Life in Leoland – The Reboot

2016-05-23 14.18.51So I’ve had this blog for a long time now, but between being diagnosed with chronic illnesses and becoming disabled, I ended up splitting myself between two blogs (Jet Black Ink here, and what was formerly The Secret Life of Fibro Boy). I did this for two reasons: 1) I felt completely out of touch with writing/reviewing, so didn’t want to/couldn’t talk about that and 2) I had the impression that I had to keep my chronic illness posts separate.

Now, I’m not actually terrible at blogging. I like writing, whether it’s conversational blather that nobody (bar me) cares about, reviews, musing, or serious talk about other things. But what I’m not great at, is separating content or keeping up with too many separate projects in different places. The attempt to keep the chronic illness posts away from Jet Black Ink probably resulted in this blog gathering a lot of dust and fading a little into the abyss. Of course, I managed to keep up with some reviews (mostly ARCs, for obvious reasons (mainly the crushing guilt of not reviewing them in a timely fashion, negl)) and so I didn’t completely stop posting, but I certainly wasn’t posting as I wanted to. I wasn’t really blogging.

But then on the other hand, I found that the way I was posting about my chronic illnesses and disability on The Secret Life of Fibro Boy actually started to distress me. Not only did I realise I was keeping these two areas of my life completely separate (which is so, so stupid of me: as if I can separate myself and what I love–writing, books, geeky, nerdy things–from the fact that I’m sick and disabled). This had a negative effect on me that I only noticed afterwards. I’d even separated my Twitter activity into @Leo_Cristea (Me) and @Fibro_Boy (My Illnesses). I was trying to be two different people. It… didn’t work. One of those accounts is now barren and bereft. Guess which one.

Originally I’d chosen “The Secret Life of Fibro Boy” to be a nod towards the fact that my illnesses are invisible, but before long, I think I realised it was more an expression of the fact that I thought I had to be secretive about my disabilities; that I couldn’t talk about those issues alongside the rest of me. That was a pretty damaging mentality.

That’s all out the window now: I’m going to blog every day throughout (Bl)August and aim for at least a weekly roundup of how things are kicking in Leoland thereafter. In the coming weeks I’ll be talking more concisely about chronic illness and Spoonie life, trying to give an insight into how to deal with it without losing yourself or the things you love.

This morning was hard

img_20160519_123929 (2)Today is a perfect example of what living with a disabling chronic illness is like. I now go to the gym 3-4 times a week (day on, day off, day on, etc) in order to try and get some control back. It’s painful, but it helps, physically and mentally. The gym days are easy: endorphins make me feel good, man, and I have more energy immediately afterwards, even if I am also exhausted. Oh, the logic of chronic illness. I’m always in more pain after the gym, but once I learned that life with chronic illness is all swings and roundabouts, you just… get on with things.

Today is an off day for the gym. I don’t like these. It’s harder to get up, because I’ve nothing solid and practical to get up for. I’m paying a subscription for the gym. I know what the gym feels like. Plus, if I don’t go to the gym, I will feel horrible and upset after, so, off I go. The mornings where I don’t head out, are the mornings where the pain and fatigue feel even more crushing and I’ll do anything to just crawl back to bed after breakfast. Anything to just get away from gravity and vertical existence and away, away, away to the soft, safe world of my bed.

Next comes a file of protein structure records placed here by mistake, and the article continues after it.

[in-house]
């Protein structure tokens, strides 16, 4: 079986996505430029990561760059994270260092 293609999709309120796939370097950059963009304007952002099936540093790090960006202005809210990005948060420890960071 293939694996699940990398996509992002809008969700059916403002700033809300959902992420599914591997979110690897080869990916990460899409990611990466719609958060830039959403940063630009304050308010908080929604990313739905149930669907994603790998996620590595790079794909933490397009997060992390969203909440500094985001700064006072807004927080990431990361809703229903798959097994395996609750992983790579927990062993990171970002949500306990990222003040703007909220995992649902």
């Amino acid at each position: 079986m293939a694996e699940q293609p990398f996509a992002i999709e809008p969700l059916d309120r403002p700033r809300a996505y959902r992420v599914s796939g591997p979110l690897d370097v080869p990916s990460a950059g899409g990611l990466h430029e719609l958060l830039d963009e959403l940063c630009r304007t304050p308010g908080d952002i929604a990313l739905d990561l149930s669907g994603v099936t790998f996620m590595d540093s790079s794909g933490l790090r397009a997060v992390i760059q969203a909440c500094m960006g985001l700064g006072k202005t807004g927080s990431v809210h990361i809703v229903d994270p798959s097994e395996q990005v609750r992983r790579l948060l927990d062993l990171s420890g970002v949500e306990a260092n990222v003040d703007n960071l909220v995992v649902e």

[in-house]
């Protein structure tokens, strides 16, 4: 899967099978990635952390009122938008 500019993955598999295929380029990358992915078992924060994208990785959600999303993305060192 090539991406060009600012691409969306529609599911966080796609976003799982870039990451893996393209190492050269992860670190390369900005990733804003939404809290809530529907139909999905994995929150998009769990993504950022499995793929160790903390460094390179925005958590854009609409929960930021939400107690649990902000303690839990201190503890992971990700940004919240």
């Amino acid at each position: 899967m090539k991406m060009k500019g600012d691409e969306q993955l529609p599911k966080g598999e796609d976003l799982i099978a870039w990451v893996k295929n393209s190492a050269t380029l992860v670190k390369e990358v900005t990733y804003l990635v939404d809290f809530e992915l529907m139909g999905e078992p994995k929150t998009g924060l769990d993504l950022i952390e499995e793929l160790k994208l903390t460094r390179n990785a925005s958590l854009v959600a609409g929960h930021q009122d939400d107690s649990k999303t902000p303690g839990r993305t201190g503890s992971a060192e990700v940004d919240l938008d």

Only… if I sleep too late (after 10am—thanks, body) then my chances of sleeping later that night will be greatly reduced. I sleep between 3-4.5 hours a night, so you can see how less sleep is not an appealing option. So, I dragged my sorry, aching butt up and out of bed this morning, struggled through eating breakfast with incredibly sore and painful hands, and managed to only go back to bed for half an hour, during which I didn’t sleep, but rather, rested with an audiobook.

Then, much to my own surprise, I got up, got vaguely dressed (noteworthy when such things are a massive drain on spoons) and even did a little makeup. Mostly just gothic eyes of doom, because I’m fed up of not feeling like myself, even at home. So, when I arrived upstairs, mostly dressed (Captain America loungepants count as real pants, okay) and not looking entirely horrific, I was already so tired it wasn’t even funny.

Less funny when today, being an off-gym day, is supposed to be a few hours of Japanese study. This is when it really begins to sink in that Spoonie accounting is so very cruel. Because I got dressed and took a little more care over my appearance, I found myself with very depleted spoons, even before I loaded up Wani Kani to do my massive bundle of kanji reviews.

I did them, made some ridiculous mistakes on items I already know, and thus demoted about a million items. Altogether, not a good start and it made me feel like a failure. By this point, I already knew that any chance of actually moving onto my textbooks was not going to happen. Great. Way to go, Leo. You messed up. Because I had the audacity to get dressed and try to feel better about myself, I hamstrung myself and screwed up my chances of studying much today. Fabulous. I spend the entirety of my afternoons writing, because that’s what I am. That’s my life.

So I moved onto a few other mostly-manageable tasks, trying to squeeze what time and productivity I could out of the morning’s study session. I use Memrise, went through two small reviews for two courses on there, and then wrote some kanji in a handwriting practise book. By then end of that, I just wanted to cry, because my hands hurt so much. I have an app on my phone for writing kanji, but… it’s not the same. I’m never going to genuinely learn to write these things if I’m never doing it on paper. Bad enough that, because I find that studying is affected by brain fog, I’ve not yet really got deep into my textbooks. It feels like I’m simply not good enough; that it will never be enough.

And Japanese is not the only language I want to learn. Not by half.

So I was upset this morning. Hell, I still am, only I know how to forgive myself. It doesn’t take away the fact that each and every day, I have to make a decision about what I’m okay to not get done, versus what I can let slip. The writing will always, always, always be non-negotiable.

The Japanese is way up on the list… but so is my self-esteem. And if that’s helped, even a little, by wearing Real Person clothes and a heavy sweep of black-as-you-soul eyeliner, then so be it.

I know I push myself hard—too hard. But… what else is there? This is me.

That’s all there is. Me and my ambition and drive and my dreams. Yes, I could benefit from a few days here and there where I just rest, but honestly? I don’t know how to do that. I bore very, very easily. Very easily. I don’t like TV, I don’t play video games and the more I read, the more I want to write. Sure, I’d be able to sit and read for a whole day, but you can bet that the following day, I’d be writing on my phone if my laptop wasn’t in reach or I couldn’t get to my desk.